WHO IS SAINT PATRICK AND WHY DO WE CELEBRATE HIS DAY? HERE’S THE COMPLETE STORY!
St. Patrick’s Life
Saint Patrick is the patron saint of Ireland. He was a Christian missionary given credited with converting Ireland to Christianity in the AD 400s. So many legends surround his life that the truth is not easily found.
St Patrick was not actually Irish. His exact birthplace and date is not known. However it is believed he was born around 375AD in Scotland. His parents were Calpurnius and Conchessa, were Romans living in Britain in charge of the colonies.
His real name is believed to be Maewyn Succat and he took on the name Patrick upon becoming a priest.
As a teen he was kidnapped by pirates and sold into slavery in Ireland to herd and tend sheep on Slemish mountain, Co Antrim.
During his six-year captivity, he became fluent in the Irish language, he turned to God in prayer. He escaped after having a dream sent from God in which he was told to leave Ireland by going to the coast where he would find a ship waiting to sail to Britain.
He is believed to have met up with his parents in Wales before travelling to France where he became a priest and later a bishop.
Patrick was sent another dream in which the people of Ireland were calling out to him to come and walk among them once more.
He was set the task of teaching Christianity to the Irish. He travelled throughout Ireland, preaching the Gospel and converting many. He and his disciples preached and converted thousands and began building churches all over the country.
Patrick preached and converted all over Ireland for 40 years. The date cited for when Ireland was converted to Christianity is 432.
There is much debate over when and where he died. It is believed he died on 17 March, 460 at Saul, Downpatrick. That is why Saint Patrick’s day is celebrated on March 17th. Some people suggest he was also born on 17 March.
The clans of Ireland began to bicker over who should receive the honour of having his final resting-place on their land. To avoid this sacrilegious end to his life his friends secreted away his body to bury in a secret grave. Many believe this to be in Downpatrick, County Down, where there is a permanent memorial.
Name: Maewyn Succat (He adopted Patrick or Patricius upon becoming a priest)
Nationality: Roman Briton
Born: Around 415 AD
Travels: At the age of 16 he was brought to Ireland. He later returned to his home in Wales, travelled to France and eventually came back to Ireland.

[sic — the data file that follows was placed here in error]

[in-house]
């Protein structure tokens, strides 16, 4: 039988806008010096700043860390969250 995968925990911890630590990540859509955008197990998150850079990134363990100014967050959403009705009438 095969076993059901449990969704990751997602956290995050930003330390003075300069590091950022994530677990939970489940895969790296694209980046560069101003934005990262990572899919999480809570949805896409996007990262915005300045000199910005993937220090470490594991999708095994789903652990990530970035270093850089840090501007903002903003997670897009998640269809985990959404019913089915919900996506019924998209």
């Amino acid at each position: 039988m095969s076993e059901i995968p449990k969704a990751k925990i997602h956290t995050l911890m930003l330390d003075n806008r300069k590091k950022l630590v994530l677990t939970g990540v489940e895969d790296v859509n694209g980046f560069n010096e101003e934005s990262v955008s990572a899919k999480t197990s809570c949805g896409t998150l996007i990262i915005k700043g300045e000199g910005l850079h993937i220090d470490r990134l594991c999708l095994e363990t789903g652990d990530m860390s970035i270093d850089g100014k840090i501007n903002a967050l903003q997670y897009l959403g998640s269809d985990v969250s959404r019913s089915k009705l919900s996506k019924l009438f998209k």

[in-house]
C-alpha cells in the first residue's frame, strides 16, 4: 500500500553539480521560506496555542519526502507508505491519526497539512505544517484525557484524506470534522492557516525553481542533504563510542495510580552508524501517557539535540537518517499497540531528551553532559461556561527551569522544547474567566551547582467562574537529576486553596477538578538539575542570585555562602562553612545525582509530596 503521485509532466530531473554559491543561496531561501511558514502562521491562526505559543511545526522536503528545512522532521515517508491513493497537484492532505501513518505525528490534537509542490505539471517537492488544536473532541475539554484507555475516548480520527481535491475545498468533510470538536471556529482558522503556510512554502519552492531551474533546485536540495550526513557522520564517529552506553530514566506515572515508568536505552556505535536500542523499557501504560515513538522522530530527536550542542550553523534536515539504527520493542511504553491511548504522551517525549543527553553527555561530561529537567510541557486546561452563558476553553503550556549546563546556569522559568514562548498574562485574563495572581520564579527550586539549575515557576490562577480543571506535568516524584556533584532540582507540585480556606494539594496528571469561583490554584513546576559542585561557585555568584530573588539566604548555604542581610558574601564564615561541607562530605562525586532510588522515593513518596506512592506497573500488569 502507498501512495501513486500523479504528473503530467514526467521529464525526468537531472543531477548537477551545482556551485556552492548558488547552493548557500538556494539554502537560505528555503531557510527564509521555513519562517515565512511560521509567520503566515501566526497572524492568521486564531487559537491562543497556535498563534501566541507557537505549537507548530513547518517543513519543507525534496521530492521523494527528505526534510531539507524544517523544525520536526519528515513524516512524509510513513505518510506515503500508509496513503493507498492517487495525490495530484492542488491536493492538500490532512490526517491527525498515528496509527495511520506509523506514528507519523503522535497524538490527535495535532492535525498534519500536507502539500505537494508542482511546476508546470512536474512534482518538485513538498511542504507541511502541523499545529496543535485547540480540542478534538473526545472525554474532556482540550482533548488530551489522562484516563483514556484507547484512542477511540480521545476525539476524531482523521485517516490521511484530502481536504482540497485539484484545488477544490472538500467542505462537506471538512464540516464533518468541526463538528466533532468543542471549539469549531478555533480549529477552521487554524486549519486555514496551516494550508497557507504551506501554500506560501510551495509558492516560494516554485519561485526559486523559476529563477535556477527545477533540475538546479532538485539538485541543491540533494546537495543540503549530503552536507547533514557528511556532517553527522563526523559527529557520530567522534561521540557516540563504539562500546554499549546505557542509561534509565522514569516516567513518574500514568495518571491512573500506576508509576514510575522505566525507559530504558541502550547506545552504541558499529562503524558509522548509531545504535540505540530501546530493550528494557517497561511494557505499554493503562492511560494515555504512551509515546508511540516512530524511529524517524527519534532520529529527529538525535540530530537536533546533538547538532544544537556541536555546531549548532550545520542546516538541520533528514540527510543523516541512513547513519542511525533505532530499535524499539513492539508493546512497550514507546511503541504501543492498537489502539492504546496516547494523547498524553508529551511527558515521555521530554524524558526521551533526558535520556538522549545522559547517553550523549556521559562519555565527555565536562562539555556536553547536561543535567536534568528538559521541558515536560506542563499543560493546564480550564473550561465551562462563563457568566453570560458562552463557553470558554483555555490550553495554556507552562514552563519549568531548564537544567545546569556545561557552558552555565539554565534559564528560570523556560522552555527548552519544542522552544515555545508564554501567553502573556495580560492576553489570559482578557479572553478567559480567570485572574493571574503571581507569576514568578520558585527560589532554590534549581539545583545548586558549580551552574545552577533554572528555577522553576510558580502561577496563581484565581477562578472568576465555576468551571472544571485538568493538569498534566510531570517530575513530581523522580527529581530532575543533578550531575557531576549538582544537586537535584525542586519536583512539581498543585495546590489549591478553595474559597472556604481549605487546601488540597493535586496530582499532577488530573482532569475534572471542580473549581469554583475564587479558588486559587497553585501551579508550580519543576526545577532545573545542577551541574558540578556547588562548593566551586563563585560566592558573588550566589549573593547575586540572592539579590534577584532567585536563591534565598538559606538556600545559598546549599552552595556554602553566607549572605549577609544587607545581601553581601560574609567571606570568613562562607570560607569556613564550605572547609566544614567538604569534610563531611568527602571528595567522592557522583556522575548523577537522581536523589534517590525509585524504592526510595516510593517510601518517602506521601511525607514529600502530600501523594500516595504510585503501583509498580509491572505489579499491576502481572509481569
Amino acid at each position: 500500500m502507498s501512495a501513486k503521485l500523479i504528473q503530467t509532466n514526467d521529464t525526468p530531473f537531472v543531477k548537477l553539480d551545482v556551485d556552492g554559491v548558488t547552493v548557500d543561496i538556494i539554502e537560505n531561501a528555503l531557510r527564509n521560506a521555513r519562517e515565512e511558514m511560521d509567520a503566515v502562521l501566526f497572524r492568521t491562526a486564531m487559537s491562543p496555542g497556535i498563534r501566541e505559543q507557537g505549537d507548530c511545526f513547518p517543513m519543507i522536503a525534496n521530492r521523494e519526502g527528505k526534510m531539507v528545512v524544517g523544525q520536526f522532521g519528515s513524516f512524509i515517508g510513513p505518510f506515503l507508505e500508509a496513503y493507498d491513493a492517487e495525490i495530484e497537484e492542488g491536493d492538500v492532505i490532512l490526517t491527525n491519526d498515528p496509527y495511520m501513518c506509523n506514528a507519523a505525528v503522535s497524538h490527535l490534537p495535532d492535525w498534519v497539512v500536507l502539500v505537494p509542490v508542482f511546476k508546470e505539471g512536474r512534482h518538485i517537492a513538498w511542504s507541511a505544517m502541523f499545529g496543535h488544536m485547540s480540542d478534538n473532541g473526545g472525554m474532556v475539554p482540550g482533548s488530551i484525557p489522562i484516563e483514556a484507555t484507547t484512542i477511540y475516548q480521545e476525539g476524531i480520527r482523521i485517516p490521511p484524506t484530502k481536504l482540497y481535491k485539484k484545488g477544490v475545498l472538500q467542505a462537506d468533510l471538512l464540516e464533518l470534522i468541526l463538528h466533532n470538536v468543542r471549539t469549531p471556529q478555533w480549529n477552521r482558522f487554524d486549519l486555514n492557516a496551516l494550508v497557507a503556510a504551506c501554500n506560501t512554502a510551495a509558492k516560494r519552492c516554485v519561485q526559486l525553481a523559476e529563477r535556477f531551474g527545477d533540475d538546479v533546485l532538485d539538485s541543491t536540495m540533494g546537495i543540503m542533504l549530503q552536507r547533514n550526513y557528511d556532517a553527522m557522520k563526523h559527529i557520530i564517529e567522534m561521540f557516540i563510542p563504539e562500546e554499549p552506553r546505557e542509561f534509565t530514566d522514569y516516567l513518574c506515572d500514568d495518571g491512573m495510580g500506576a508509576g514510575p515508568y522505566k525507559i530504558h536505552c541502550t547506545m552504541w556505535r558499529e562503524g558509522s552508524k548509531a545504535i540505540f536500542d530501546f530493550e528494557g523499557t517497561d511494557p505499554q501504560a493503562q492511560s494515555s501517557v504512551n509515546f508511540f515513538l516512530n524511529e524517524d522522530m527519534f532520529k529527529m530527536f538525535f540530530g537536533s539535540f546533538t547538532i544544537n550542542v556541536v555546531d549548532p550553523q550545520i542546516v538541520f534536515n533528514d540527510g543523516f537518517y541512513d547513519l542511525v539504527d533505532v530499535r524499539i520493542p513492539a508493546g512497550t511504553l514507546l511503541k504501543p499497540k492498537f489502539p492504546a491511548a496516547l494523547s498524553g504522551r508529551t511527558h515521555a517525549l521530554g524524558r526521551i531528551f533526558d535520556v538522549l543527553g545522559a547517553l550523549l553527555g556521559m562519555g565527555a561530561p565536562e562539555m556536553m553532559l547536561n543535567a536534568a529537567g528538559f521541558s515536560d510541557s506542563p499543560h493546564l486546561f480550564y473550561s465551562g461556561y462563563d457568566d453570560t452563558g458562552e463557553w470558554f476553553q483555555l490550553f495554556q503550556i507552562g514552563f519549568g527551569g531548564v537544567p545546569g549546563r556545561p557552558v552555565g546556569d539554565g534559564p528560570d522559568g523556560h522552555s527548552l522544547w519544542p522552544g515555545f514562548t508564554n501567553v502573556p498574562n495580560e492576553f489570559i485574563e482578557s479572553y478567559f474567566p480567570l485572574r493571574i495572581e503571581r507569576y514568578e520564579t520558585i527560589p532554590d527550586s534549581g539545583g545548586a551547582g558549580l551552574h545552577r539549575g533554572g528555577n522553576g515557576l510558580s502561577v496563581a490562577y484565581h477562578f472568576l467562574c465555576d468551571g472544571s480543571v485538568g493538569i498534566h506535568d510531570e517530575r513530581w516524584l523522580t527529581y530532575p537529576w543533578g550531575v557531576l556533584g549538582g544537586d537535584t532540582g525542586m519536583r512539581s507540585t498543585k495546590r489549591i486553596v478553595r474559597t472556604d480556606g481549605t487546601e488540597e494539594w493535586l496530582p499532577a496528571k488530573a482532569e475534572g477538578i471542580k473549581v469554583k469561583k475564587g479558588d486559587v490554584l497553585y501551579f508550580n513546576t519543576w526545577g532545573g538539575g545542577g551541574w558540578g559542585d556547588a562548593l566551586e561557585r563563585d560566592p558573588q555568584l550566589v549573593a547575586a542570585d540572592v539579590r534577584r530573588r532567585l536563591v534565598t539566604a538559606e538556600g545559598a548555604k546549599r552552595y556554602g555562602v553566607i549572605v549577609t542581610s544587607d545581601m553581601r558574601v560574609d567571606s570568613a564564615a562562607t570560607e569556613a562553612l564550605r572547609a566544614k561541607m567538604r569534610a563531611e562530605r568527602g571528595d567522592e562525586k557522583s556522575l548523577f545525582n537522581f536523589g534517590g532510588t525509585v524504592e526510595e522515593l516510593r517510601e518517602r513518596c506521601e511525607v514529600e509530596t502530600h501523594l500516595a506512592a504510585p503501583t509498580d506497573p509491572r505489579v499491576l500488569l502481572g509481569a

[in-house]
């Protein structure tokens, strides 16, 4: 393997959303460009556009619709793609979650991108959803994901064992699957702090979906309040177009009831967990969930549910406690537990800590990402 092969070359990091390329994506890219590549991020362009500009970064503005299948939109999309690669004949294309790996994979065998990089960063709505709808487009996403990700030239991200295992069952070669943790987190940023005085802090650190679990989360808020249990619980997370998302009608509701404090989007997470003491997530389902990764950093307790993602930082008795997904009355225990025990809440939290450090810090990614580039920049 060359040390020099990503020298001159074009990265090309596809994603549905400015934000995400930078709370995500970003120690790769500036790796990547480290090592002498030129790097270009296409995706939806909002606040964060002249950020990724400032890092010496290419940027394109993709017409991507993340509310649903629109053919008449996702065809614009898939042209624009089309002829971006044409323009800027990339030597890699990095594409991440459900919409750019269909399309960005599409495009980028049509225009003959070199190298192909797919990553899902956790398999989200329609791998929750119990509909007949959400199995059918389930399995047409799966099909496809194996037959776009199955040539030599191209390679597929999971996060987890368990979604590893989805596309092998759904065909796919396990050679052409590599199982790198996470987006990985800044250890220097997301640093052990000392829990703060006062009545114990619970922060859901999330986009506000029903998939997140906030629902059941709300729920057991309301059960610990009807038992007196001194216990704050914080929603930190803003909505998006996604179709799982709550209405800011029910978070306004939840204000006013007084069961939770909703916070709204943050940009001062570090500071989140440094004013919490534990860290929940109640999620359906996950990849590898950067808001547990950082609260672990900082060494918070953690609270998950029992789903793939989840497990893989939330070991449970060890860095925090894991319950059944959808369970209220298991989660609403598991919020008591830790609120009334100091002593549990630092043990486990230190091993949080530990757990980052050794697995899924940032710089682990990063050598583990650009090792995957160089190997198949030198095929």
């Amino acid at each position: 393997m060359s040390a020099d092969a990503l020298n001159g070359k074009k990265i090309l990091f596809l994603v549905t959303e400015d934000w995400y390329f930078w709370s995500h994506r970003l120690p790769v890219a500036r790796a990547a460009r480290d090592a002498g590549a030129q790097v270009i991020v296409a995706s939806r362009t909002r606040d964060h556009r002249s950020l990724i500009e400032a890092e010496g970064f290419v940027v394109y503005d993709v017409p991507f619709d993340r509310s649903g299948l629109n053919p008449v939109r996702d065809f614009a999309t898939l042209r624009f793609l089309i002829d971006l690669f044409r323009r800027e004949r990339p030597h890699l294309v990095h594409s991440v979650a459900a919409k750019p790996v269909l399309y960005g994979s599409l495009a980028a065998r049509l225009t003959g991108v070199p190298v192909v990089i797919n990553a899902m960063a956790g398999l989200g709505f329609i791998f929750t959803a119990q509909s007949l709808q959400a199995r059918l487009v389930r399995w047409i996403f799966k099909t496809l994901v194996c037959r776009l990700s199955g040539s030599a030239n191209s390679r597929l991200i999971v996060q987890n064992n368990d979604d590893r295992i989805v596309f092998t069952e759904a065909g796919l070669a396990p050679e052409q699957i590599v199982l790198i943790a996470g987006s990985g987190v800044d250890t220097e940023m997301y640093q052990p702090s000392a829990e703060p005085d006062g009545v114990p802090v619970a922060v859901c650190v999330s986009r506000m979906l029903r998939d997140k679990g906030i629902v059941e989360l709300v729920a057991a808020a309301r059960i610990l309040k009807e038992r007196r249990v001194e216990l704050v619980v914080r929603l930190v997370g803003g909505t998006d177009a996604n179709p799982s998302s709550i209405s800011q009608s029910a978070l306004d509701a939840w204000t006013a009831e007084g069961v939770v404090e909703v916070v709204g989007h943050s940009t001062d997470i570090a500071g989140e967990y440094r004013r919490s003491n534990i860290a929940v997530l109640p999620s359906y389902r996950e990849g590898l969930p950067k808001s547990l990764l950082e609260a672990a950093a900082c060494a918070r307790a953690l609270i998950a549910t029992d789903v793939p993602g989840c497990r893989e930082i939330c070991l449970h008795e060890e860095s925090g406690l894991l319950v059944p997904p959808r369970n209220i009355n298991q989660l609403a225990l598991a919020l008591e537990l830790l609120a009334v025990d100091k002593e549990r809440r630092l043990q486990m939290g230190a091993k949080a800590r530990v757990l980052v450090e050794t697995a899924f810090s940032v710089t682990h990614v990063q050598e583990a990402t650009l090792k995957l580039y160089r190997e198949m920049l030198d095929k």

Died: March 17th, 493 (Disputed)
Education: Very little in his early life. He later trained as a cleric in France
Occupation: Sheep herder for Milchu on Slemish Mountain in Co Antrim and later preacher, baptiser and bishop
Achievements: Posthumously became Ireland’s patron saint Responsible for the conversion of the island to Christianity
Publications: Epistle to Coroticus Confessio
Hillwalking – once spent forty days of Lent on Croagh Patrick
Legacies: Pota Phadraig: Pota Phadraig (Patrick’s Pot) is the name given to the measure of whiskey to be taken on Saint Patrick’s Day. Tradition dictates that a shamrock be floated on the whiskey before drinking, hence the expression, ‘drowning the shamrock’
The Shamrock: This was the tool reputedly used by Saint Patrick to illustrate the Holy Trinity to convert the Irish pagans Saint Patrick’s Breastplate: Also known as The Lorica, this was the hymn said to have been sung by Patrick and his followers on their pilgrimage to Tara as they attempted to put a stop to the pagan rituals.
Saint Patrick’s Day Parades: Contrary to popular belief, this tradition did not originate in Ireland. The first St. Patrick’s Day celebration in America was in 1737 hosted by the Charitable Irish Society of Boston. Today festive parades are held all over the world, for no more sinister purpose than raising a glass to the saint and celebrating Irishness.
The Reek: Every year thousands of pilgrims, many in bare feet, climb the 2,500 ft to the peak of Croagh Patrick, to pay homage to Saint Patrick’s Christian mission in Ireland. Legend says that it was here that the saint rang his bell and the snakes of Ireland fled. Things you didn’t know about Saint Patrick: At the age of sixteen, shortly before he was taken into captivity, “he committed a fault which appears not to have been a great crime, yet was to him a subject of tears during the rest of his life”. (from Butler, Lives of the Saints) He was tremendously conscious about his lack of education and often refers to his inability to express his thoughts clearly in his Confessio.(from Simms, The Real Story of Saint Patrick)
Myths about Saint Patrick:
· He used a shamrock to explain the Trinity: Not true but the shamrock was traditionally worn in Ireland as a symbol of the cross
· He drove the snakes out of the country: Ireland never had snakes – but the snake metaphor was probably used later to represent paganism
· He was the first to preach the Good News in Ireland: It is known that there were Christians in Ireland before his time
· He is thought to have been born and died on his feastday, March 17th: Both claims are considered unlikely
Story courtesy of “Saint Patrick’s Day Parade .com”